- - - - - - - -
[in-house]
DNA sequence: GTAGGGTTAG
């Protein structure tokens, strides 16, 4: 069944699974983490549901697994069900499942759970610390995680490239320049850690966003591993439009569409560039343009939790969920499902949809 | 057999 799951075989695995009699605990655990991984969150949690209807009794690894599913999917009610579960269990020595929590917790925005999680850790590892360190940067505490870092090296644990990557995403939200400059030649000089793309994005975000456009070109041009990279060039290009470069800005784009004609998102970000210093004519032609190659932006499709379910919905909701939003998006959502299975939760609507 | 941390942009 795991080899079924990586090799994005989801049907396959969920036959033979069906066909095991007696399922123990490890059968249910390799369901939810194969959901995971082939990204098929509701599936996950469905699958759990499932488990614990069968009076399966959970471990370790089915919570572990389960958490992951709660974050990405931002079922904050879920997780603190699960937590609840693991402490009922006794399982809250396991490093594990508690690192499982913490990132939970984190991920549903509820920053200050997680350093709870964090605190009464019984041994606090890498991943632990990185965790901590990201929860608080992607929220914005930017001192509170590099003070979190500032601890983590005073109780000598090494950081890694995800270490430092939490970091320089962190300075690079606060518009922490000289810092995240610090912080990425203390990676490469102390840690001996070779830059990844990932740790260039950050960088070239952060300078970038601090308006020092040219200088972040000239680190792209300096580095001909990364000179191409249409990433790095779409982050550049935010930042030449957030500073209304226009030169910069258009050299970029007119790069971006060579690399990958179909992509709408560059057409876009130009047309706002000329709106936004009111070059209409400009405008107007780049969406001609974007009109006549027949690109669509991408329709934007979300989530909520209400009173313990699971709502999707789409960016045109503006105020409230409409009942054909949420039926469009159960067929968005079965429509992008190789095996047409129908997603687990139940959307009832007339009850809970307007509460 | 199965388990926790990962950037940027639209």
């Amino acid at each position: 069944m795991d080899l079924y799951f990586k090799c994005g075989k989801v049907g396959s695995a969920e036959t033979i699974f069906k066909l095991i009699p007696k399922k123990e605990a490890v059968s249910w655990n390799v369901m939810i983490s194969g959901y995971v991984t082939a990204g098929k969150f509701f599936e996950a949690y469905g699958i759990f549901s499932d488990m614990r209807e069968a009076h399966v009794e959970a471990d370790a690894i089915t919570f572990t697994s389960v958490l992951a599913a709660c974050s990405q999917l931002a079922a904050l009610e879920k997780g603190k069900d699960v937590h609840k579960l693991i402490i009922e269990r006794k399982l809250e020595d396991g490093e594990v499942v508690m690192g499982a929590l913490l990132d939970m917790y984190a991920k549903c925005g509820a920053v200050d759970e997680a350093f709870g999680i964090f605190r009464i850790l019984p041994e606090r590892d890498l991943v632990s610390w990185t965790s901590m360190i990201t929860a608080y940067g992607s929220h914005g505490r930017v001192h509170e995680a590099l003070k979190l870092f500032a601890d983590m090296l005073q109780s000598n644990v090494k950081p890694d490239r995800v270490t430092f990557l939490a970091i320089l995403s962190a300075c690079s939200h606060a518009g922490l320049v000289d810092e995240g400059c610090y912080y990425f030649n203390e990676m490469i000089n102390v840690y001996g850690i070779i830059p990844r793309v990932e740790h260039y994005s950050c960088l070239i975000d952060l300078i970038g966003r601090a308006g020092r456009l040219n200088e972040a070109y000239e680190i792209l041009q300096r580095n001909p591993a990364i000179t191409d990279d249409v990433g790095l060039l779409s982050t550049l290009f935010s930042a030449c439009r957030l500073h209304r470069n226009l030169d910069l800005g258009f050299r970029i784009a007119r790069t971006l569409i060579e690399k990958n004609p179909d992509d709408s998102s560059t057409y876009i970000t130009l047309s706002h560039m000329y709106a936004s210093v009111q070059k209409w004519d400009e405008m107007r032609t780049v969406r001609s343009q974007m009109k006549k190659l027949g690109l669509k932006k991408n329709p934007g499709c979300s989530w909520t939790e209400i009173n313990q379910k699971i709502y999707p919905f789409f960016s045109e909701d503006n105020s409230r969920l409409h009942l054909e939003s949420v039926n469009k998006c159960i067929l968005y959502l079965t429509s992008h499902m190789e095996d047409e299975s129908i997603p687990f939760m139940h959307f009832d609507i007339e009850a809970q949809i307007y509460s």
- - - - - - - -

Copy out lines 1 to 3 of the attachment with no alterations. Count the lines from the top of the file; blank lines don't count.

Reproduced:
[in-house]
DNA sequence: GTAGGGTTAG
């Protein structure tokens, strides 16, 4: 069944699974983490549901697994069900499942759970610390995680490239320049850690966003591993439009569409560039343009939790969920499902949809 | 057999 799951075989695995009699605990655990991984969150949690209807009794690894599913999917009610579960269990020595929590917790925005999680850790590892360190940067505490870092090296644990990557995403939200400059030649000089793309994005975000456009070109041009990279060039290009470069800005784009004609998102970000210093004519032609190659932006499709379910919905909701939003998006959502299975939760609507 | 941390942009 795991080899079924990586090799994005989801049907396959969920036959033979069906066909095991007696399922123990490890059968249910390799369901939810194969959901995971082939990204098929509701599936996950469905699958759990499932488990614990069968009076399966959970471990370790089915919570572990389960958490992951709660974050990405931002079922904050879920997780603190699960937590609840693991402490009922006794399982809250396991490093594990508690690192499982913490990132939970984190991920549903509820920053200050997680350093709870964090605190009464019984041994606090890498991943632990990185965790901590990201929860608080992607929220914005930017001192509170590099003070979190500032601890983590005073109780000598090494950081890694995800270490430092939490970091320089962190300075690079606060518009922490000289810092995240610090912080990425203390990676490469102390840690001996070779830059990844990932740790260039950050960088070239952060300078970038601090308006020092040219200088972040000239680190792209300096580095001909990364000179191409249409990433790095779409982050550049935010930042030449957030500073209304226009030169910069258009050299970029007119790069971006060579690399990958179909992509709408560059057409876009130009047309706002000329709106936004009111070059209409400009405008107007780049969406001609974007009109006549027949690109669509991408329709934007979300989530909520209400009173313990699971709502999707789409960016045109503006105020409230409409009942054909949420039926469009159960067929968005079965429509992008190789095996047409129908997603687990139940959307009832007339009850809970307007509460 | 199965388990926790990962950037940027639209």